There’s no world-weary pretension like 90s world-weary pretension, and correctly or not, that always seems like part of the cultural carbon dating of “there must be a German word for that.” Every time you say it, you’re invoking “Evian is naive spelled backwards” and the neologisms defined in the footnotes of Generation X (McJobDorian Graying, veal-fattening pen) – not bad things, but inextricable ones.

All the same: on derelict stretches in Dublin, I find myself simultaneously admiring elements of what’s there now, and looking forward to them being razed and replaced with part of the living city, like looking forward to a kind of net-gain nostalgia or a building-specific readiness to be heartbroken. There must be a mumble mumble mumble, right?


The former Richmond Stores projects out from a blocked up brick house behind, and like its active white neighbour, it’s like a shelf pulled out of the building. It’s covered in advertising hoardings, with the door kept accessible, and begins to blend into The Bernard Shaw’s adjacent stretch of colourful street art and paint-splattered pavement. Richmond Stores is blacked out and muted, while the street art beside manages to activate a blank boundary, and the contrast is interesting.


I quite like the muting, though. Painting the entire surface black and covering all the signage gives it a smart, unified look in spite of the many different types of lettering involved. The main business of the sign gets big, crisp uppercase letters, and the shop name is in a fiddly, slightly irregular cursive that’s calling out to be traced without lifting your hand, involuntarily tactile.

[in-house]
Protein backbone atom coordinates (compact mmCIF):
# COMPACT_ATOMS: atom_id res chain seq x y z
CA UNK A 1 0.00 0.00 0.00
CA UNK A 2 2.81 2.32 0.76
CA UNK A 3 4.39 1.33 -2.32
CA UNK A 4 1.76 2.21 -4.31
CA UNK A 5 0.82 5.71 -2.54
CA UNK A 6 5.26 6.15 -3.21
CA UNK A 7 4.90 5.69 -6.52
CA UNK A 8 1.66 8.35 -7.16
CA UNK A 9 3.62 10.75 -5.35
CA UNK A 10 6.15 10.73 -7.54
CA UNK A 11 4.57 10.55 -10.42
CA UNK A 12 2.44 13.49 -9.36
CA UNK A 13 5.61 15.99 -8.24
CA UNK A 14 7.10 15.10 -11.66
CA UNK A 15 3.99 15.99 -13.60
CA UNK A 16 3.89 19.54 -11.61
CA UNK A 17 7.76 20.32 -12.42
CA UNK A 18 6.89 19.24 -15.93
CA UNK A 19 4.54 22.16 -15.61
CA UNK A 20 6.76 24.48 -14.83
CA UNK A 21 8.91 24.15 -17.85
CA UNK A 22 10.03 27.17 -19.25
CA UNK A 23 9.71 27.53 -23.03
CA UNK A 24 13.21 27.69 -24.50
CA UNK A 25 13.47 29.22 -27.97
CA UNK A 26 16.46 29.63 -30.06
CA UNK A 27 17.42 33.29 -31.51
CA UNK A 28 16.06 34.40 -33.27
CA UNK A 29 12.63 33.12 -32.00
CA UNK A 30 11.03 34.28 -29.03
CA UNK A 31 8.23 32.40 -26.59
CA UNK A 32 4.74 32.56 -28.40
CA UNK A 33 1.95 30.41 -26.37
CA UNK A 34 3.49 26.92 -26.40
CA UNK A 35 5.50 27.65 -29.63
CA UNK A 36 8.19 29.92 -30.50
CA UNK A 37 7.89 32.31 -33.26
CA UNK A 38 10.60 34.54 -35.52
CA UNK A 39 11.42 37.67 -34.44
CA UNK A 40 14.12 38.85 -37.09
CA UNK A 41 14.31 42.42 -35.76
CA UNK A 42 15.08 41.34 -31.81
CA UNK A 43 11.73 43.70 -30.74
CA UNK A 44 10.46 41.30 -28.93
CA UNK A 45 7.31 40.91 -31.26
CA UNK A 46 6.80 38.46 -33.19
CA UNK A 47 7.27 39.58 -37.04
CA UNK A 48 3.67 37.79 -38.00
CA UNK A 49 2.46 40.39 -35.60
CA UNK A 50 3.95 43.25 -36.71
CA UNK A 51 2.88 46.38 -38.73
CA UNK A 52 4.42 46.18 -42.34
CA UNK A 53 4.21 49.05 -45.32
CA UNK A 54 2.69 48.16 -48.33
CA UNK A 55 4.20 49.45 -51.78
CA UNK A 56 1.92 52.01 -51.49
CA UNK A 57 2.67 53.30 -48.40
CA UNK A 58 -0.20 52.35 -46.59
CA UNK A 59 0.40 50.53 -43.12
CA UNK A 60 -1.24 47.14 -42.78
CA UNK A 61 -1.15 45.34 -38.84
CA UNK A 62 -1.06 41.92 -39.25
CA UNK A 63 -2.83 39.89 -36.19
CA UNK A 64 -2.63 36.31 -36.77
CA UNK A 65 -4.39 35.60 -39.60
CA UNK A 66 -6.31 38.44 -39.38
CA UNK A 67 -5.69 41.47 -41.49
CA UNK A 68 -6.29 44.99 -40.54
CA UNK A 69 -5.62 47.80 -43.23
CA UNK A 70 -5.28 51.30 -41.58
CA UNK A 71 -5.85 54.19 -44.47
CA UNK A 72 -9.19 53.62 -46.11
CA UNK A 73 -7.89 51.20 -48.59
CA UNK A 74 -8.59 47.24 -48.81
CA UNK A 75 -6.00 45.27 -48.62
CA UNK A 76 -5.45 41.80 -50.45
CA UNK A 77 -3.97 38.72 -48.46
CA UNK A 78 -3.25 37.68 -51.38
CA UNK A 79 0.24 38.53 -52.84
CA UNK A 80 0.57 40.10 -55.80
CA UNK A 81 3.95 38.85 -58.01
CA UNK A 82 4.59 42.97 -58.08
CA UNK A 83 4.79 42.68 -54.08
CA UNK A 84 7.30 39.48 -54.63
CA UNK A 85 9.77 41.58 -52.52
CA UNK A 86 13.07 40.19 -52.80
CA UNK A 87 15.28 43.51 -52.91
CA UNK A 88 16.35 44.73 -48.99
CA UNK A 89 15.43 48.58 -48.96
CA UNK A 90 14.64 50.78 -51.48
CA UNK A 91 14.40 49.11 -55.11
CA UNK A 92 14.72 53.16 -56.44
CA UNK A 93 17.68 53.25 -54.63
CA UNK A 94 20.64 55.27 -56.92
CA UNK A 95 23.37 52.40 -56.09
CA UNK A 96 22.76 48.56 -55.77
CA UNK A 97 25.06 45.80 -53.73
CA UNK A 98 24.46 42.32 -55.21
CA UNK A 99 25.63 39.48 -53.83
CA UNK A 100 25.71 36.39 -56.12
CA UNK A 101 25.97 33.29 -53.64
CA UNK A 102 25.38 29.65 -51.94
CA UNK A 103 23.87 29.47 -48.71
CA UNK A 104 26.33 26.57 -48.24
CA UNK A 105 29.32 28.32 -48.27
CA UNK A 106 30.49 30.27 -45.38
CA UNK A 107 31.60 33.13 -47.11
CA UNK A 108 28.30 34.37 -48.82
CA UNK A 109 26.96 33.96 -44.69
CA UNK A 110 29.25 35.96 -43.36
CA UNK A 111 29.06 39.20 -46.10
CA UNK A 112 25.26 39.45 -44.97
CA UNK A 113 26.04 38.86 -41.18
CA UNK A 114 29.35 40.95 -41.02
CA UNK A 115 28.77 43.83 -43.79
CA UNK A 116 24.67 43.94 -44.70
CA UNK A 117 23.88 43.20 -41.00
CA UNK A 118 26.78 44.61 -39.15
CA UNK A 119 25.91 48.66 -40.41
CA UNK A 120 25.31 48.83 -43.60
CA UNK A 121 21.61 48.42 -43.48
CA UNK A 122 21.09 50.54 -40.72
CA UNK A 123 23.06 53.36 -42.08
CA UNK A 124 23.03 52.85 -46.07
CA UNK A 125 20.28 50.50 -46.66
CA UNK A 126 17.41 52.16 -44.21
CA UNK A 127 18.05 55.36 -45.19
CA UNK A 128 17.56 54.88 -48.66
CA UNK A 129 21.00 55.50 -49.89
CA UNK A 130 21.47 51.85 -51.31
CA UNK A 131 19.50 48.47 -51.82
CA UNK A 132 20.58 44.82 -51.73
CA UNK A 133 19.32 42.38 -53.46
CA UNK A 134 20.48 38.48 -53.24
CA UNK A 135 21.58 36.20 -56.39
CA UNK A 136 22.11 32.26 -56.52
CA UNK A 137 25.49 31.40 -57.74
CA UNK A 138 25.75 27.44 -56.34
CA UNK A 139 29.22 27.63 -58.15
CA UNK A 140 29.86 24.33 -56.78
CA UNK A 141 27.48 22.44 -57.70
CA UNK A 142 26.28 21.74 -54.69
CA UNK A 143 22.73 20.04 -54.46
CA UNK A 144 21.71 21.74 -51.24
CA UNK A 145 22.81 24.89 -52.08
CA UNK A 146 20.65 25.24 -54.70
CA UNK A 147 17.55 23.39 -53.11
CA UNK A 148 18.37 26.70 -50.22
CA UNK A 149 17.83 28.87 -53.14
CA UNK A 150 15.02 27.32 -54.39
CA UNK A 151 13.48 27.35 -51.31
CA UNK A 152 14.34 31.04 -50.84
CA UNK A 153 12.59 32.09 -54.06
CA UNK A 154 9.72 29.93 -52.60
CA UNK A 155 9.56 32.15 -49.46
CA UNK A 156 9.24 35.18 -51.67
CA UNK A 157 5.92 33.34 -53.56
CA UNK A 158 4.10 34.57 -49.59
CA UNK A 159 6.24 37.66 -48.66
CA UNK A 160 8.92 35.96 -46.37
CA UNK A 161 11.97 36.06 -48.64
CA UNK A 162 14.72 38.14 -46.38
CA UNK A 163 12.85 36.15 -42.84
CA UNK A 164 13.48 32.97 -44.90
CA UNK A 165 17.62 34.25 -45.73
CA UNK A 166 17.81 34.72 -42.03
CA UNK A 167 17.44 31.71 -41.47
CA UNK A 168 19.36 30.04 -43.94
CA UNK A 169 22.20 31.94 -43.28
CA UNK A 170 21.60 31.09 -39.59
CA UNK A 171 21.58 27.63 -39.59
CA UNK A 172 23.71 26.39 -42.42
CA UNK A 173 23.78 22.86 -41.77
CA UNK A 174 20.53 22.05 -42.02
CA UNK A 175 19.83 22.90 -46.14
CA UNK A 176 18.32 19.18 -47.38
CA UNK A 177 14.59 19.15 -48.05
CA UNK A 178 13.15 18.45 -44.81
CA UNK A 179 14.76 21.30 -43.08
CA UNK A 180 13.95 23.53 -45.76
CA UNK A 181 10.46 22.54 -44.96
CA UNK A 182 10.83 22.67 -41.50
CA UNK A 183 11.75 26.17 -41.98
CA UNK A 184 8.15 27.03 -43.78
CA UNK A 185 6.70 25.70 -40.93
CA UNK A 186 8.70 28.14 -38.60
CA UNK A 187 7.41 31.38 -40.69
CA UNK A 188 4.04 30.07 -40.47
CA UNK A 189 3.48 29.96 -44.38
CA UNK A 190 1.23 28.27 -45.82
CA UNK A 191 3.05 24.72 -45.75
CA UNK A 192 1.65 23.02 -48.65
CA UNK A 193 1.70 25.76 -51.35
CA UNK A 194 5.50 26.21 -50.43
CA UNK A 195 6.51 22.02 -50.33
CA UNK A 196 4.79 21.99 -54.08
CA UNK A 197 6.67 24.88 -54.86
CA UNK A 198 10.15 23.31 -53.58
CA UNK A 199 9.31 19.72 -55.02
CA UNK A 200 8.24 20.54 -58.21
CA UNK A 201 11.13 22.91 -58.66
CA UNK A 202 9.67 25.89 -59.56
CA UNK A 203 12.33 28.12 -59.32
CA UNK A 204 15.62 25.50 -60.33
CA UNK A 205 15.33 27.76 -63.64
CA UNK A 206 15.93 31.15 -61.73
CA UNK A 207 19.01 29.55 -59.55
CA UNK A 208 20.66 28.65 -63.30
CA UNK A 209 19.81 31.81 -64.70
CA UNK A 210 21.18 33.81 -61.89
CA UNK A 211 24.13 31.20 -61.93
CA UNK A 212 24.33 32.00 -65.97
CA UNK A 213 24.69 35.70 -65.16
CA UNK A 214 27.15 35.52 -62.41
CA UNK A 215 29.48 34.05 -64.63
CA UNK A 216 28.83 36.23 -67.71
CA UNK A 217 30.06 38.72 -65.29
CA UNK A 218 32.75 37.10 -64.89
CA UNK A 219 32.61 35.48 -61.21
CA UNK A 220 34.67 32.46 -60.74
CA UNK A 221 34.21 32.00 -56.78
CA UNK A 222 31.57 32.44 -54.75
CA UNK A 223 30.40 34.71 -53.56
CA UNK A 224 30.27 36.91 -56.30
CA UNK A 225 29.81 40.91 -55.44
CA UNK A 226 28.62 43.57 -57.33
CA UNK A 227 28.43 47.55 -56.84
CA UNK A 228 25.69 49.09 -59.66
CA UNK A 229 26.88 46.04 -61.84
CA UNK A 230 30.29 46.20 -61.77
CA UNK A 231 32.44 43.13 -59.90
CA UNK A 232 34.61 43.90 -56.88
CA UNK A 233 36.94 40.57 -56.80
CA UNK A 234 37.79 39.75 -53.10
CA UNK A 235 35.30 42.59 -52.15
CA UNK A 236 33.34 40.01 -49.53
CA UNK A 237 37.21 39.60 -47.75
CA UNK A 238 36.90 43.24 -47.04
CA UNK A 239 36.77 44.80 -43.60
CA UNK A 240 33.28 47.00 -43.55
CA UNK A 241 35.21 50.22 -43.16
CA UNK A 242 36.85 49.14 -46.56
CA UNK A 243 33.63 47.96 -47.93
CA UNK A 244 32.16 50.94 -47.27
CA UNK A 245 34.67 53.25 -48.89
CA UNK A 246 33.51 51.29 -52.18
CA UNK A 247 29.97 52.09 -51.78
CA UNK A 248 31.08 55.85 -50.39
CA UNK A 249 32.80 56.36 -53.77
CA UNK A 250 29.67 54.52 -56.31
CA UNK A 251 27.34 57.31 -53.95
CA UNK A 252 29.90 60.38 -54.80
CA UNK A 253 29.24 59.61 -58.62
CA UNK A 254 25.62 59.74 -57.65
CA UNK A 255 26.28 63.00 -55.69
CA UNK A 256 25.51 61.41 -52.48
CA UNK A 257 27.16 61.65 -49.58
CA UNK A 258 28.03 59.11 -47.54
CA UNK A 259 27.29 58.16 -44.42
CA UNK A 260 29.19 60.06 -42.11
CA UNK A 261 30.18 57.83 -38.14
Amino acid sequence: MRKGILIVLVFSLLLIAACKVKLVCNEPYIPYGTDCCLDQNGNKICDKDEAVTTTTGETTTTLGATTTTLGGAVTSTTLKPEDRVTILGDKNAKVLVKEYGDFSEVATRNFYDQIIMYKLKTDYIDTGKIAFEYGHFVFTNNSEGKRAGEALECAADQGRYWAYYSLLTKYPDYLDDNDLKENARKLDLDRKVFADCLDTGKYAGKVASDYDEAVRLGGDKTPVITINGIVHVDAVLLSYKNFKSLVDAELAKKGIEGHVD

Below the board, bouncy letters with an off-the-shelf look spell out the shop’s stock and services. I can’t remember if they were red, but they seem like they should have been. They’re neatly positioned and pithy, like they know you can deduce the other stock from ‘HARDWARE’, and it reminds me of the gorgeous Pearse Hardware which manages a similar thing.


The three-dimensional aspect of the letters is obviously what makes it interesting when painted a single colour – a printed plastic sign won’t suddenly appear in relief when paint is applied – but it’s also great that it was painted without removing the letters. It’s not something I’d fight to save, but in the interim, it’s quite nice to walk past it muted rather than obliterated.

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